I stumbled across this picture of Daniel Ellsberg, the leaker of the Pentagon Papers in 1971, drawing an explicit parallel between what he did when he made public secret information about how the US government was behaving during the Vietnam War and what Bradley Manning did making secret government information on a wide variety of topics available to Julian Assange and his associates at Wikileaks.
There is one respect in which Ellsberg and Manning cannot properly be compared, and another in which they definitely can be compared.
The information Ellsberg shared with us showed how successive American governments claimed to want not to widen the Vietnam War at the same time that they actively planned and took steps to widen the war. By contrast, the information Manning shared with us can usually be reduced either to evidence that friendly fire accidents often happen in war or that diplomats don’t like to publicly embarrass those with whom they interact. Ellsberg’s information pointed to massive complicity within the government to dupe the American people about an important matter of public policy, while Manning’s information largely didn’t tell Americans anything they didn’t already know. In this respect, the contributions of the two cannot properly be compared.
But there is one important respect in which Daniel Ellsberg is quite right to portray himself as having been an earlier version of Bradley Manning.
When Ellsberg leaked the Pentagon Papers information, he did something he knew was illegal for reasons of conscience. The government could have pursued him strictly by legal means and had the support of a wide crossection of Americans concerned that the law be applied. However, Richard Nixon did not want to be seen as trying to silence a conscientious individual, so instead, he did what he could to discredit Ellsberg. His “Plumbers” squad, a group of mercenaries so called because it was their job to “plug leaks”, were dispatched to break into Ellsberg’s psychiatrists office in order to find some salacious dirt to spread around, so that Ellsberg would be publicly discredited. (Note: the “Plumbers”, led by E. Howard Hunt and G. Gordon Liddy, were also the same bunch involved with the Watergate break-in…read this for a quick history lesson … http://en.wikipedia.org/wiki/White_House_Plumbers .)
This was a massive overreaction on the part of the irrational and paranoid Nixon administration – and one which contributed, ultimately, to the downfall of Nixon politically.
After Bradley Manning leaked his Wikileaks, despite the fact that the information was boring to the nth degree and not really a threat to national security to have made public, Manning was not only arrested, as one might expect someone leaking classified documents might be, but also placed in solitary confinement, stripped naked, and subjected to demeaning treatment by his guards. On top of that, no small amount of effort has been spared to portray Manning to the public as unstable and unduly emotionally affected by his situation as a gay man in the military.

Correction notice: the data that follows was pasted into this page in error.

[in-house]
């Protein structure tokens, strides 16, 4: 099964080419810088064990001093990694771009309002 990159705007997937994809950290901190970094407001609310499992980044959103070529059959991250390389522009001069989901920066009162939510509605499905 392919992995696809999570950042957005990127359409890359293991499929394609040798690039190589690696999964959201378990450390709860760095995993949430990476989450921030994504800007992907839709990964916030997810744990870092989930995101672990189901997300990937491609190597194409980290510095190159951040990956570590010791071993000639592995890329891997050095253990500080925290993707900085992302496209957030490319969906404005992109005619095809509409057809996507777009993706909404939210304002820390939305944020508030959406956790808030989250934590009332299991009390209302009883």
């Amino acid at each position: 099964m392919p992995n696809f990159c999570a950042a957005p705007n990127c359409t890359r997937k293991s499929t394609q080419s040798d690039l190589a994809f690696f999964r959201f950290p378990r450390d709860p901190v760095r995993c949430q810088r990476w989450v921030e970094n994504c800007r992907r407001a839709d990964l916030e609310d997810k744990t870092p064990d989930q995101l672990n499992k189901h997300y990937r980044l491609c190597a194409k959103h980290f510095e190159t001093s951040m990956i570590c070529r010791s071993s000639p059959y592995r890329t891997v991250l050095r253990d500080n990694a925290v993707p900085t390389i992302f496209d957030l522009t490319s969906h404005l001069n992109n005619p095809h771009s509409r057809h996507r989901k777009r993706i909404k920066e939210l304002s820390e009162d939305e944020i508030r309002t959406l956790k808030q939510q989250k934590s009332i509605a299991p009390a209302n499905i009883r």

US State Department spokesman Philip J. Crowley went so far, on 10 March 2011, to describe Manning’s treatment as “ridiculous, counterproductive and stupid”. He resigned as an employee of the State Department two days after making these comments, suggesting that it was brought to his attention by others in the State Department that the comments went beyond what was considered acceptable bounds. That Crowley was unwelcome at the State Department for merely commenting about what one can manifestly see is the case suggests the State Department has gone off the rails about Manning.
A massive government overreaction made a hero out of Daniel Ellsberg. A similarly massive government overreaction is making one out of Bradley Manning. Though I continue to be bored by the so-called revelations of Wikileaks, I salute the courage Manning has shown in standing up to the pointless and contemptible harassment he has received in prison.
It says something about the US government that it seems incapable of making this merely a case about whether classified materials were illegally released to the public. The extra harassment and character assassination are part of this for a reason. The government wants to make sure its critics get the message that this is what happens to those who dissent.
Real Americans know the freedom to dissent is one of the reasons the country was founded. It is time for the government to explain to the people why it’s considering a lifetime of prison for someone who released information so stultifyingly unimportant that I doze off reading the stuff. That some punishment for Manning, given what he did, was called for, I do not doubt.
But I think what he’s already been through is enough. It is time to end Manning’s “ridiculous, counterproductive and stupid” incarceration.